What is in this article?:
- Honey bees move from beehives to boxes
- Top bar hive
- Current laws prohibit the keeping of bees in any hive that doesn’t have moveable frames.
- Frames can be rearranged to encourage bees to work in different parts of the hive, and the honey can be harvested without destroying all of the bees' work or causing them harm.
Bees gather at the front opening of the hive.
Top bar hive
Another type of beehive, called a top bar hive, is gaining in popularity with some. They are very simple and economical to construct. As the name implies, these hives consist of a box with a number of wooden bars across the top. The bees build a honeycomb suspended from each of these bars, rather than in four-sided frames.
“Beekeepers can still remove and inspect each comb, and so they comply with our apiary laws,” he said. “Top bar hives are managed in slightly different ways, and generally don’t produce as much honey as a Langstroth hive, but many backyard hobbyists enjoy the simplicity of their design.”
Melissa Zabecki Harvey, of Parkin, has been keeping bees since 2004, having become hooked after taking a class. She uses both the top bar and Langstroth hives.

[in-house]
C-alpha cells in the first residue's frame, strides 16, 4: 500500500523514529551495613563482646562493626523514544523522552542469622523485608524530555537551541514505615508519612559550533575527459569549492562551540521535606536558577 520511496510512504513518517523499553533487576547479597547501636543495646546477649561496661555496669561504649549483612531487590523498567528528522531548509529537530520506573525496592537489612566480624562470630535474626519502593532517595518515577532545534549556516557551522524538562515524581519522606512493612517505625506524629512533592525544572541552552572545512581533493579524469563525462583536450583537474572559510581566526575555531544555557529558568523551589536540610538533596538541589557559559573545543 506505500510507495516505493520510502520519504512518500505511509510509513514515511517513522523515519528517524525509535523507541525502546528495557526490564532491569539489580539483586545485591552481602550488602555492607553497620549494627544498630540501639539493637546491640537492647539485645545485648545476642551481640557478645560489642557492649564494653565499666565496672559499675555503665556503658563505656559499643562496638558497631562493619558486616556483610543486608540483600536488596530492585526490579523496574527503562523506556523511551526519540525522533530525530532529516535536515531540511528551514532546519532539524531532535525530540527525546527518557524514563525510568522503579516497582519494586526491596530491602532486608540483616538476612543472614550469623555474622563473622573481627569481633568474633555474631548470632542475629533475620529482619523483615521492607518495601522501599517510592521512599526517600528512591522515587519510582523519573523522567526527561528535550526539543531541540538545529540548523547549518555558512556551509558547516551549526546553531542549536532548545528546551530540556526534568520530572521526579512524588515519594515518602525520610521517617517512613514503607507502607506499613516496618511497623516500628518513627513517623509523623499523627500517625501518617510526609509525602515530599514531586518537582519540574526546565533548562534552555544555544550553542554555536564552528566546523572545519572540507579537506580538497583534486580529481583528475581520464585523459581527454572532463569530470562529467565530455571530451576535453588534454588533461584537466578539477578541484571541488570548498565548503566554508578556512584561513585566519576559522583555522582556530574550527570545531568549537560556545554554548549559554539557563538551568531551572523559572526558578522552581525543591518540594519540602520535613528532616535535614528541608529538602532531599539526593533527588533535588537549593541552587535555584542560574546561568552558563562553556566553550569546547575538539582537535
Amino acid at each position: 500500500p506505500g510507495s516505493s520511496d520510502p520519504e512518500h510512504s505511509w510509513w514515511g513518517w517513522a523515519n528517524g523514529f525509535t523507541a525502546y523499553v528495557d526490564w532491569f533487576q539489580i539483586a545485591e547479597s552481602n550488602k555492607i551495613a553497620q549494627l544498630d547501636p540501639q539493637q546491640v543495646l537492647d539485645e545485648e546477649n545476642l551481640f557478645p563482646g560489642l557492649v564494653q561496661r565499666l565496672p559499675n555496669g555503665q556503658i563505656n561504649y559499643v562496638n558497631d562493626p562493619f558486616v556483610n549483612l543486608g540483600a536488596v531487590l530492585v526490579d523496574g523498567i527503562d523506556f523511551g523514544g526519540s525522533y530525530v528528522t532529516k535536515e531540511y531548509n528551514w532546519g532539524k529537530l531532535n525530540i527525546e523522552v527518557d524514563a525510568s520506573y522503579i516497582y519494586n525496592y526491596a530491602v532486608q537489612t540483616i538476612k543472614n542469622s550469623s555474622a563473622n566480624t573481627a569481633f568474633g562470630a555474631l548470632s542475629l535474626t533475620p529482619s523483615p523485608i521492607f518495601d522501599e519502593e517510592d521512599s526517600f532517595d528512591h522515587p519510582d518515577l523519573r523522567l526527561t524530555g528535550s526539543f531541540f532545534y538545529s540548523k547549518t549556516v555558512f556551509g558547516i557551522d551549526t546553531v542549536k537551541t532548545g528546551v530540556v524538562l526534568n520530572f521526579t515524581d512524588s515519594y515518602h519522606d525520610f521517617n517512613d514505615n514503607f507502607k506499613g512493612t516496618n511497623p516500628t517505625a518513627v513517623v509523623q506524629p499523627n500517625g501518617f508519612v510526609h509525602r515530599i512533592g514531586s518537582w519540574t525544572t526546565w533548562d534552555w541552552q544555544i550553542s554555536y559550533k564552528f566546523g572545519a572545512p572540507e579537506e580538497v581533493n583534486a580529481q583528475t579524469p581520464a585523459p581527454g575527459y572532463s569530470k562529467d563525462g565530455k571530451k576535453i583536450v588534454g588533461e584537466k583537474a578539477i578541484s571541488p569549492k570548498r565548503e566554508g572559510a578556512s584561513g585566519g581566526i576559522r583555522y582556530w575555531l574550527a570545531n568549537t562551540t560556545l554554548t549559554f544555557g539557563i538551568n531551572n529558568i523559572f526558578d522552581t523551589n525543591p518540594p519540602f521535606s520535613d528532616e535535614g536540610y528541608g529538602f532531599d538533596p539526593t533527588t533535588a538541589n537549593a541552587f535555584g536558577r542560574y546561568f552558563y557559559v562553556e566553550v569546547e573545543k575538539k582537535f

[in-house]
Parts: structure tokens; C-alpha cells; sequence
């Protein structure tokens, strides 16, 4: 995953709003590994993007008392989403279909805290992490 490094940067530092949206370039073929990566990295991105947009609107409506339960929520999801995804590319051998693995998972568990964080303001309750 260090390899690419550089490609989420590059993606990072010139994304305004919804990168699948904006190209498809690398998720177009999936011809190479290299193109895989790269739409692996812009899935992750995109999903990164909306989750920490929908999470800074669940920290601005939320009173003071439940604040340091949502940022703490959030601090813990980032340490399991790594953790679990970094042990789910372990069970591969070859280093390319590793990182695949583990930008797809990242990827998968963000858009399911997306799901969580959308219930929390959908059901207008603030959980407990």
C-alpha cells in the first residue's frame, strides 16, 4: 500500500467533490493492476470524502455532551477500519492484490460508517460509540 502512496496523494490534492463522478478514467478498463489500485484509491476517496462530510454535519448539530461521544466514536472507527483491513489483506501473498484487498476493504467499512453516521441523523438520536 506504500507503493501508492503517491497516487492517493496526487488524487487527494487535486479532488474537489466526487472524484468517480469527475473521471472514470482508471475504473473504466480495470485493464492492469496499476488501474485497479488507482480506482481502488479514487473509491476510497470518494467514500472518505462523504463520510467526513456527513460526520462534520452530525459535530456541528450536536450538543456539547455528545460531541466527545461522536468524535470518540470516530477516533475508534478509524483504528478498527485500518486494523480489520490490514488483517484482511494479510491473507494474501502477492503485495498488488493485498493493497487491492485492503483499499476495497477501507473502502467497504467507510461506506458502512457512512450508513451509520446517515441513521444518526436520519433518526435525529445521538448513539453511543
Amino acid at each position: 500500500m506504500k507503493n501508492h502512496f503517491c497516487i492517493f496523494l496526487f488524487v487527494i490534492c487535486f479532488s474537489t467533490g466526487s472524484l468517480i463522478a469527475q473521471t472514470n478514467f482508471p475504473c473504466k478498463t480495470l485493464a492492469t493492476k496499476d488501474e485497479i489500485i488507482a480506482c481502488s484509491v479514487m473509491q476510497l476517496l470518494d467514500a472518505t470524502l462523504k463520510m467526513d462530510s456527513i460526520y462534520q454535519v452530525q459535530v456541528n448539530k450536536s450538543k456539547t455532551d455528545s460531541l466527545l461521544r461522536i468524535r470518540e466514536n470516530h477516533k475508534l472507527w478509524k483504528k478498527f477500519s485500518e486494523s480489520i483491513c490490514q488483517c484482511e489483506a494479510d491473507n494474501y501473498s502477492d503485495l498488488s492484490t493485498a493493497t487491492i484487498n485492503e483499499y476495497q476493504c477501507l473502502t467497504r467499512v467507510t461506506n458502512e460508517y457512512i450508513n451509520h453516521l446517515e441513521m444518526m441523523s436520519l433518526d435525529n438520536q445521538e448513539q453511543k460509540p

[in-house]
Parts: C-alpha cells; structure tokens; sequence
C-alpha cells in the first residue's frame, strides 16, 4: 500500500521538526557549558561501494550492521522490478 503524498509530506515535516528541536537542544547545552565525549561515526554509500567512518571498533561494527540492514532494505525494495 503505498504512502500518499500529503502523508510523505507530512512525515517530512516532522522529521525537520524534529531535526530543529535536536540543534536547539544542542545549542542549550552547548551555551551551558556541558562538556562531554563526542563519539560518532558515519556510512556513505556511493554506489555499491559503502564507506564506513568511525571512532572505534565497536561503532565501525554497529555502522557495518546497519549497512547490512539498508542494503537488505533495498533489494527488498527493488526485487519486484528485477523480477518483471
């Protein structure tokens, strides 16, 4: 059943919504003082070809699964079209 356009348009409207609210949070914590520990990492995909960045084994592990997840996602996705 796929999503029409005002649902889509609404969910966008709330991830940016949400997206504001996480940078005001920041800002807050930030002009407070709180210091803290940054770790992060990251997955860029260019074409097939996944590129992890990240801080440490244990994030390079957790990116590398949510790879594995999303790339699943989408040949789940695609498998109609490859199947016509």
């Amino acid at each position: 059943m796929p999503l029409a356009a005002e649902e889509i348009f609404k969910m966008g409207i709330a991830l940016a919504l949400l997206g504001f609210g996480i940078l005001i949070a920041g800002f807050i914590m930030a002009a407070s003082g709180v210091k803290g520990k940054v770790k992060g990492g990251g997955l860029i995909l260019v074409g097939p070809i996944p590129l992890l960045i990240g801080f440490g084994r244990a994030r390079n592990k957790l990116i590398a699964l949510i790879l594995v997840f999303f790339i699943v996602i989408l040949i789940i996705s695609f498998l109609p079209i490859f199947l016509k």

“I like the concept and the naturalness of the top bar hive,” she said. “It’s a more simple design, requires less equipment and is less expensive to keep.”
While top bar doesn’t produce honey like the Langstroth hives, there’s still plenty of hobby satisfaction. “We like to watch the bees doing things more naturally,” Harvey said.
People still keep bees in all sorts of primitive hives in different parts of the world, Zawislak said. But some version of the Langstroth hive is really the standard type for efficient honey production.
“Today the skep is more of a symbol of beekeeping's quaint roots than it is a part of modern beekeeping,” he said. “Like plowing behind an ox might be quaint, but you wouldn't want to have to make a living that way.”
(For more, see: Honey bee consumption outpacing food gathering)